Infra: Costume

Infra: Costume


  • Number of dancers: The dance includes four main performers and eleven supporting dancers.
  • Role of each dancer: The four main performers play the roles of outsiders, while the supporting dancers depict the broader society.

Aural Settings

  • Live sound: The dance features live sound effects that complement the recorded music.
  • Recorded sound: The recorded score includes both music and non-musical elements, such as sounds from the environment.
  • Silence: There are moments of silence that enhance the dramatic effects of the dance.

Dance for Camera

  • Camera movements: The camera follows the performers closely, often focusing on individual dancers during their solo parts.
  • Camera angles: A mix of high and low camera angles is used to show the full scope of the stage and provide close-ups of the dancers.

Performance Environment

  • Proscenium Arch: The dance is staged in a typical proscenium arch setting, focusing the audience’s attention on the stage.
  • End Stage: The end stage set-up highlights the depth of the stage and the distance between the performers and the audience.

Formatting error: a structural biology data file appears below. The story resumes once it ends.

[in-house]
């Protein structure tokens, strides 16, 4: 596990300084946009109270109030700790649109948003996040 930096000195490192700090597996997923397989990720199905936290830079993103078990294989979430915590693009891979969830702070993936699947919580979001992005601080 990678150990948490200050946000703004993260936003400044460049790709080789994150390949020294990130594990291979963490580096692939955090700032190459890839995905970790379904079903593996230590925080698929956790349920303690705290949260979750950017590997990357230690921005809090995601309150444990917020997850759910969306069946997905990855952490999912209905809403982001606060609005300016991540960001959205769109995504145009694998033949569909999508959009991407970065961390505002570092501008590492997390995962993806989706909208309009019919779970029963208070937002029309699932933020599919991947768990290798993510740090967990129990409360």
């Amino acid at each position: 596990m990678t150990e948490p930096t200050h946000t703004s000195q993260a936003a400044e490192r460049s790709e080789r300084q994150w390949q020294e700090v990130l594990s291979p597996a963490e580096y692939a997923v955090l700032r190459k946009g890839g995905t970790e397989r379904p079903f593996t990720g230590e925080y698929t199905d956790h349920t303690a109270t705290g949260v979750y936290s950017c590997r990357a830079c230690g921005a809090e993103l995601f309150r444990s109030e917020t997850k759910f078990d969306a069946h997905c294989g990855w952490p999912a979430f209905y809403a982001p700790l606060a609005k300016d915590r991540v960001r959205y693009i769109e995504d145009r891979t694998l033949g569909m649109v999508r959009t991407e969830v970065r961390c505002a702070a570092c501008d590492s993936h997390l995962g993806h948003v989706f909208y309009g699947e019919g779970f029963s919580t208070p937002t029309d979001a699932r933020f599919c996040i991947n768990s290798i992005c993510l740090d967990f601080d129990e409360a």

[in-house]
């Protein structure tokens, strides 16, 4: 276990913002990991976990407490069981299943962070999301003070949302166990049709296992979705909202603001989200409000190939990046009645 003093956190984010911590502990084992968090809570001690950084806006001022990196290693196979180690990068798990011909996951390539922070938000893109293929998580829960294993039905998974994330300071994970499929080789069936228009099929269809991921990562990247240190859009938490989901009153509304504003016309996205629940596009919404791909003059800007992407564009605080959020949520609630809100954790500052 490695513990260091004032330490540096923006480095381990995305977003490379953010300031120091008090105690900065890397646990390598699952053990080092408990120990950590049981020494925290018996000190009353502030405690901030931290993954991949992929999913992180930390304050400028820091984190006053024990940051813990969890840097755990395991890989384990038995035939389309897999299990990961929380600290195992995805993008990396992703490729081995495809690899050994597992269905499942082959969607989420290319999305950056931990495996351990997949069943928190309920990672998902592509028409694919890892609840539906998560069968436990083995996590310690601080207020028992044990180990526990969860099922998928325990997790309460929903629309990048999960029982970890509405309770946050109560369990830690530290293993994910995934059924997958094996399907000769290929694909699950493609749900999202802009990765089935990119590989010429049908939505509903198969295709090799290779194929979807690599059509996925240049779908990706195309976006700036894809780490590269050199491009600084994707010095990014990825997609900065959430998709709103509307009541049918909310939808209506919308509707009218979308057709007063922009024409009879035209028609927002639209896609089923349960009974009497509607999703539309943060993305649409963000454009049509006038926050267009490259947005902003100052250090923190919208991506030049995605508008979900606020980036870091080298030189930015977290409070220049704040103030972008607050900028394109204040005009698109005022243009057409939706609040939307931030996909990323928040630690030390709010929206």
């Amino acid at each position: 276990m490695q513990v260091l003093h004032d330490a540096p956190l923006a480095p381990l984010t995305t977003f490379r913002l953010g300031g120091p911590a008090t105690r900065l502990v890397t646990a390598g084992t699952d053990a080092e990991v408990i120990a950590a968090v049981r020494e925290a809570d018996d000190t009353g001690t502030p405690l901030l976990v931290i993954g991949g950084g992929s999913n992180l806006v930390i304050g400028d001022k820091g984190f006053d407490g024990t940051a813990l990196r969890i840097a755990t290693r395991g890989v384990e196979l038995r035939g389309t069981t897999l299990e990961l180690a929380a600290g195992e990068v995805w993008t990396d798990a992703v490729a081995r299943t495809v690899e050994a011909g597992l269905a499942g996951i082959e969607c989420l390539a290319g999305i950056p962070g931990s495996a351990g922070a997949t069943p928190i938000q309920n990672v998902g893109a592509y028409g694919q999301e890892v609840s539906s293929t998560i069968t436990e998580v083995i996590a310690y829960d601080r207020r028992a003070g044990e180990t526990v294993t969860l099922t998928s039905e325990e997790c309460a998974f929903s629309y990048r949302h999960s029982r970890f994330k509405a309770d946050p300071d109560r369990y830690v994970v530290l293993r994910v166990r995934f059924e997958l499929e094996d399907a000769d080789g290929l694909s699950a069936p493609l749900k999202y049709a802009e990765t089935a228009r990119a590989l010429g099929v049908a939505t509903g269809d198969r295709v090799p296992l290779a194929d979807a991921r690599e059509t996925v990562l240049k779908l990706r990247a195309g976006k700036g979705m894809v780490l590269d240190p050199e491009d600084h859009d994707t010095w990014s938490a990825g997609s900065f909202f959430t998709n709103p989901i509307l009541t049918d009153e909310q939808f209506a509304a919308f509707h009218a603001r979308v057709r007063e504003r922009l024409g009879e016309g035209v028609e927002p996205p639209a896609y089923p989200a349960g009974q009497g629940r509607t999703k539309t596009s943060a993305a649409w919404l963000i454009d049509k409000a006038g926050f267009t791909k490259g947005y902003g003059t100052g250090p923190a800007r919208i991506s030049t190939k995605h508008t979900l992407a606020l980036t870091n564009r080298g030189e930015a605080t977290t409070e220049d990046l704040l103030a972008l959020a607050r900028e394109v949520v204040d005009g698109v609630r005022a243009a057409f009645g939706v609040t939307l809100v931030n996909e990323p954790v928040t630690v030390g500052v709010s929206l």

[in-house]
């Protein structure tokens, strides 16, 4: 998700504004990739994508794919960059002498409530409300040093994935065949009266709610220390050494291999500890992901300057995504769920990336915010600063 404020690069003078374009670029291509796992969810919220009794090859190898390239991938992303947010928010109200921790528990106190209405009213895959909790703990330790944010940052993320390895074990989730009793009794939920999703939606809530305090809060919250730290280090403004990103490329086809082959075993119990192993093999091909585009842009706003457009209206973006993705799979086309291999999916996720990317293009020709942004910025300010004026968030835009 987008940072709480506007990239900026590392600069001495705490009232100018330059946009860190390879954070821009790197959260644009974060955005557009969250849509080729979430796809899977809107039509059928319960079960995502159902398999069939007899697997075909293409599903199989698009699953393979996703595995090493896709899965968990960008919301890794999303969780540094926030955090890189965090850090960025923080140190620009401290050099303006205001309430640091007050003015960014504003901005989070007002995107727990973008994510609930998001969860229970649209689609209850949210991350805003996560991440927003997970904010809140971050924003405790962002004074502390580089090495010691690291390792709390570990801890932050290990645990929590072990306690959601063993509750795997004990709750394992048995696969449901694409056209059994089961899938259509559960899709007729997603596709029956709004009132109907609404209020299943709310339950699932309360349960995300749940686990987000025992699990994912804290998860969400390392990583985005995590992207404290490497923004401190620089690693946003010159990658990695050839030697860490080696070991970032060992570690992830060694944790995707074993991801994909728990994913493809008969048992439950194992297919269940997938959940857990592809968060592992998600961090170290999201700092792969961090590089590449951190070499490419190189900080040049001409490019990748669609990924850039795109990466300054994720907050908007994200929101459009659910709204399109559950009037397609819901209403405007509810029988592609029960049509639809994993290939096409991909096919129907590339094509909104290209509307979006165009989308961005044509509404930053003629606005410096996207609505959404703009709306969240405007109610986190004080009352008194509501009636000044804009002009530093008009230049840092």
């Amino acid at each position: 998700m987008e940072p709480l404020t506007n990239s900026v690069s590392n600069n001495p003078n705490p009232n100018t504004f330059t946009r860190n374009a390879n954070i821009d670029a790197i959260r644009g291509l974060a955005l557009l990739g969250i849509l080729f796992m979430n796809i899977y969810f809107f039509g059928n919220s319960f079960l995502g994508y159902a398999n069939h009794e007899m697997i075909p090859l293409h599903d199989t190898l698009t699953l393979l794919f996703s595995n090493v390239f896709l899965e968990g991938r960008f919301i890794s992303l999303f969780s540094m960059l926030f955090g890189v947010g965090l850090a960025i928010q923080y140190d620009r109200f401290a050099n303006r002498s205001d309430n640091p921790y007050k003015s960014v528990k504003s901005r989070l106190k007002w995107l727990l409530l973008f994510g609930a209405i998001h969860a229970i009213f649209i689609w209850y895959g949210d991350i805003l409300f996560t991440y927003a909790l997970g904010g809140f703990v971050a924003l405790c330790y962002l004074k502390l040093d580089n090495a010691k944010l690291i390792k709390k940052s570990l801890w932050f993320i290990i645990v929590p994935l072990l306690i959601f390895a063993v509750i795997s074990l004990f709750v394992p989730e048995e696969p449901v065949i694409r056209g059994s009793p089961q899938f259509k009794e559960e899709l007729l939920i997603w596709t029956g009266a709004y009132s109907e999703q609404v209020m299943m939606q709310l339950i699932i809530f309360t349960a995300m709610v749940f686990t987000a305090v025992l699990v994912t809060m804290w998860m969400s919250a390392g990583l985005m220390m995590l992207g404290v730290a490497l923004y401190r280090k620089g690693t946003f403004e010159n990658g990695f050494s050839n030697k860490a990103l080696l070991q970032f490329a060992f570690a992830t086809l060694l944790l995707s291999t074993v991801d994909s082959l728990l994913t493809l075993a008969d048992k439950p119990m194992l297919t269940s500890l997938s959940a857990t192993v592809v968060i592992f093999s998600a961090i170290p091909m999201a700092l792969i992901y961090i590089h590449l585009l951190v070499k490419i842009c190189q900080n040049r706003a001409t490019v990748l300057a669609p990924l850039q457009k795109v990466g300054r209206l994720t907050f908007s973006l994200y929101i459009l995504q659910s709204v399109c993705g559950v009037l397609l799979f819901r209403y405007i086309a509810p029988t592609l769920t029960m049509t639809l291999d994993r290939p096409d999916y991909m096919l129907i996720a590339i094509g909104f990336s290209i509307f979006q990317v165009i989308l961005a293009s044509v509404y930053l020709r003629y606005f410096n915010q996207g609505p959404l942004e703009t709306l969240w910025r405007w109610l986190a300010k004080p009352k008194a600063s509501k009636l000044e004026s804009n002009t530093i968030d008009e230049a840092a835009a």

Choreographer’s Approach

  • Creation process: The choreographer worked closely with the dancers, improvising movements and sequences during rehearsals.
  • Use of symbolism: The choreographer has used various symbolic movements and motifs to express the underlying themes of the dance.

Movement Content

  • Actions: Movements include a combination of fluid, graceful motions and sharp, abrupt actions.
  • Dynamics: The dynamics of the dance vary, alternating between slow, soft movements and fast, energetic sequences.
  • Space: The dancers use all areas of the stage, often dispersing and regrouping in different formations.
  • Relationships: The dancers interact with each other in various ways, sometimes working in harmony and sometimes appearing in conflict.

Structuring Devices

  • Use of canon: The choreographer makes use of the canon structure, with dancers repeating sequences after a delay.
  • Use of contrast: Various sections of the dance contrast with each other in terms of pace, mood, and movement style.
  • Use of repetition: Certain movements and sequences are repeated throughout the dance for emphasis and to create a sense of unity.


  • Segments of the dance: The dance is divided into several distinct sections, each reflecting a different aspect of the central theme.
  • Overall structure: The dance has a clear beginning, middle, and end, with the pace and intensity building towards a climactic finale.